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Unemployment Soars as Nation Fights Coronavirus

Record 22 million have sought U.S. jobless aid during outbreak

Unemployment applications

Joe Raedle/Getty Images

Unemployment applications are seen in front of the John F. Kennedy Library in Hialeah, Florida.

The wave of layoffs that has engulfed the U.S. economy since the coronavirus struck forced 5.2 million more people to seek unemployment benefits last week, the government reported Thursday.

Roughly 22 million have sought jobless benefits in the past month — easily the worst stretch of U.S. job losses on record. Roughly 12 million people are already receiving unemployment checks, nearly matching the peak reached in January 2010, shortly after the Great Recession officially ended.

Businesses shuttered across the country

All businesses deemed nonessential have been closed in nearly every state as the economy has virtually shut down. Deep job losses have been inflicted across nearly every industry. Some economists say the unemployment rate could reach as high as 20 percent in April, which would be the highest rate since the Great Depression of the 1930s. By comparison, unemployment never topped 10 percent during the Great Recession.


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Layoffs are spreading beyond service industries like hotels, bars and restaurants, which absorbed the brunt of the initial job cuts, into white-collar, blue-collar and retail trades — including software programmers, construction workers and salespeople.

Collectively, the job cuts could produce unemployment on an epic scale. Up to 50 million jobs are vulnerable to coronavirus-related layoffs, economists say — about one-third of all positions in the United States. That figure is based on a calculation of jobs that are deemed nonessential by state and federal governments and that cannot be done from home.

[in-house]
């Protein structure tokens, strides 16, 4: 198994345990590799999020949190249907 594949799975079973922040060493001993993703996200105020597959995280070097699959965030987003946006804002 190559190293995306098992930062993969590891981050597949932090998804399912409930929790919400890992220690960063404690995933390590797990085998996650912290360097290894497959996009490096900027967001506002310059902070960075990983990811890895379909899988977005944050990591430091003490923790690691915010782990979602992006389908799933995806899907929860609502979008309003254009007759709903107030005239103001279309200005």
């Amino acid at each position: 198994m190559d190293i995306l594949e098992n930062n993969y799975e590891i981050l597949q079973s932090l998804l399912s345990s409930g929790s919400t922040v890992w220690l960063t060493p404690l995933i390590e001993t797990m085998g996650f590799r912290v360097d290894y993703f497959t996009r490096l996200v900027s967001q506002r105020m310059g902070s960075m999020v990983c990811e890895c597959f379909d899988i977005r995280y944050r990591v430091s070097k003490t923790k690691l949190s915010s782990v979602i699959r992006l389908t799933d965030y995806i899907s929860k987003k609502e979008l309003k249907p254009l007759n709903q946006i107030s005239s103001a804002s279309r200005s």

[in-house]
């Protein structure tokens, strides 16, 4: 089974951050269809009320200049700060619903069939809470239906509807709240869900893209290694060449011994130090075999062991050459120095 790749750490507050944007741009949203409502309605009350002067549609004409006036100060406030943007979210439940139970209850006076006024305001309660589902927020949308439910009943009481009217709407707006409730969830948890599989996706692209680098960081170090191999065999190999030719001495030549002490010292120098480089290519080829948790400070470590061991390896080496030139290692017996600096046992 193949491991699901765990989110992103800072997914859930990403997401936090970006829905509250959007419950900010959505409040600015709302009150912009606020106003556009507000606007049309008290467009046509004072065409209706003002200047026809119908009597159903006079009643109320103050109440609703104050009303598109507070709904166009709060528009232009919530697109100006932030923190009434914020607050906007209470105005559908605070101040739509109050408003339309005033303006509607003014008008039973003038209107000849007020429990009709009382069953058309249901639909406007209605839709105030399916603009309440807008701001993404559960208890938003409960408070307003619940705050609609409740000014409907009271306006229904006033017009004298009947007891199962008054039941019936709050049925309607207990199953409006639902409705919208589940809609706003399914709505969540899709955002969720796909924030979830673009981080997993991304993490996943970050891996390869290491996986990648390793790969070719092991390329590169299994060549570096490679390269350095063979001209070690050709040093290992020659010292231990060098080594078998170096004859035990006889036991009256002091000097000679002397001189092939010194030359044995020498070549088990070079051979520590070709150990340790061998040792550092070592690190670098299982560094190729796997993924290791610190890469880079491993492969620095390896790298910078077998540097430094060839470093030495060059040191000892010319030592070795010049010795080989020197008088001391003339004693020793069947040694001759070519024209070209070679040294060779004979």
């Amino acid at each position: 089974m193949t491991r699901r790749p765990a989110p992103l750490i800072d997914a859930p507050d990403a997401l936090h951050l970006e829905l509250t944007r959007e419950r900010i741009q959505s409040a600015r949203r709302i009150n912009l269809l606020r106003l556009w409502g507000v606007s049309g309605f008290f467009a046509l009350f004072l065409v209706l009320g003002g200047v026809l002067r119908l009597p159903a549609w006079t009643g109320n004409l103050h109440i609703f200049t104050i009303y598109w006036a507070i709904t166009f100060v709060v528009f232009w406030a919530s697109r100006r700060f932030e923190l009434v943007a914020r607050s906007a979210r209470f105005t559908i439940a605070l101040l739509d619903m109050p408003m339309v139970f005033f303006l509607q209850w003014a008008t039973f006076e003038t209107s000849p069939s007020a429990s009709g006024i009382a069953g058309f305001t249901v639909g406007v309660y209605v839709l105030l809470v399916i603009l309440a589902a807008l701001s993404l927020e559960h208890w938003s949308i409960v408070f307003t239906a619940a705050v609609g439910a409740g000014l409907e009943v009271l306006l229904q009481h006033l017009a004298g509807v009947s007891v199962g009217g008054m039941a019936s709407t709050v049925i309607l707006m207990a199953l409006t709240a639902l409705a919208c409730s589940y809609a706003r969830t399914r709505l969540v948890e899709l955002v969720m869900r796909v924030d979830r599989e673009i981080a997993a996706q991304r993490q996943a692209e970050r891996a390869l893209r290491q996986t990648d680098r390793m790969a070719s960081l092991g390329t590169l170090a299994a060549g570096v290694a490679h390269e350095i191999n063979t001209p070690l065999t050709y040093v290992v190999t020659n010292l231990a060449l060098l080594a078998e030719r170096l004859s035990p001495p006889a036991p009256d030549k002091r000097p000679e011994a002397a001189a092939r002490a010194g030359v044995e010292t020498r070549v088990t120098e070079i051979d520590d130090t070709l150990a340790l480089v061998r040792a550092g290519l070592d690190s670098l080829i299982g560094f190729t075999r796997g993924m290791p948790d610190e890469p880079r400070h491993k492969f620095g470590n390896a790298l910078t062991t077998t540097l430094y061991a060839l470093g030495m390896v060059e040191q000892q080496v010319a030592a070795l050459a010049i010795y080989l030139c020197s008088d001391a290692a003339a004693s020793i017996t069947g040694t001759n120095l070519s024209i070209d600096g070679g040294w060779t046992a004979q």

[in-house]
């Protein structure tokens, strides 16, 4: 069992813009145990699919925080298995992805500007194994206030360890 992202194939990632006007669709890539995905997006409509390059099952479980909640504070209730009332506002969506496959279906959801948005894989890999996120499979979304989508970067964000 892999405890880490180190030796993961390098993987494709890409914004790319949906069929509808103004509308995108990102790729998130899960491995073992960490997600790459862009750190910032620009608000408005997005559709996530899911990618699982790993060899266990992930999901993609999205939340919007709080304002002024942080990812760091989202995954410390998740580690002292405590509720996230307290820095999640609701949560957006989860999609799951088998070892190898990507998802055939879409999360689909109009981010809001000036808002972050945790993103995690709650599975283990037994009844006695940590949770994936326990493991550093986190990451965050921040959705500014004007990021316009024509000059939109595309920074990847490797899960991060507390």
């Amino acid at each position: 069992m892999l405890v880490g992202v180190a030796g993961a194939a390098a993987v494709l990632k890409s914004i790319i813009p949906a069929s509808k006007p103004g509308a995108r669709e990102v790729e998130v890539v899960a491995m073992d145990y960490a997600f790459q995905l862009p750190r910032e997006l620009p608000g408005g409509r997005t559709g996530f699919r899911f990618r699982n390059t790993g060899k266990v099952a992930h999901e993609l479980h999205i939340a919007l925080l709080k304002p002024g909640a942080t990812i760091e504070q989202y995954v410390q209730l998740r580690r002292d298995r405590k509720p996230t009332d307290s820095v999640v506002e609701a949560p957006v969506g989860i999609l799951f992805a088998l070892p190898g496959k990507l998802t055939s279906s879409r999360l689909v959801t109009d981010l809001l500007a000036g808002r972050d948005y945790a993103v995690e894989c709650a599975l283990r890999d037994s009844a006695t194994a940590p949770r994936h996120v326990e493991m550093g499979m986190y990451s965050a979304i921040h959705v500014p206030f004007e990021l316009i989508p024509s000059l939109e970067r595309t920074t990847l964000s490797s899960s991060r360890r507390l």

It's unlikely that all those workers will be laid off or file for unemployment benefits. But it suggests the extraordinary magnitude of unemployment that could result from the pandemic.

"This crisis combines the scale of a national economic downturn with the pace of a natural disaster,” said Daniel Zhao, senior economist at Glassdoor. “And that's really unprecedented in American economic history."

The U.S. economy is tumbling into what appears to be a calamitous recession, the worst in decades. Ryan Sweet, an economist at Moody's Analytics, estimates that the nation's output will shrink 10.5 percent before it starts to rebound. That would be more than double the contraction that occurred during the 2008-2009 recession, which was the worst downturn since the Great Depression of the 1930s.

Shutdowns spread beyond retailers, restaurants

Retailers and other service companies keep cutting jobs. The electronics chain Best Buy said this week that it will furlough 51,000 of its hourly employees, including nearly all its part-time workers. Royal Caribbean Cruises will cut one-quarter of its 5,000 corporate employees.

But now, job losses are spreading well beyond occupations involving restaurants, retail, travel and entertainment, which were hit first and hardest. The software company Toast, which works with the restaurant industry, last week cut half its workforce — or 1,300 people — citing a dizzying drop in restaurant sales. Yelp, the customer review site, cut 1,000 jobs. Groupon, the online discount company, shed 2,800.

"Many individuals who remain gainfully employed will be extremely cautious for the foreseeable future with their personal finances, justifiably so,” said Mark Hamrick, senior economic analyst for Bankrate.com. “For those who have the would-be luxury, bolstering emergency savings is key given the current substantial level of unemployment and income insecurity."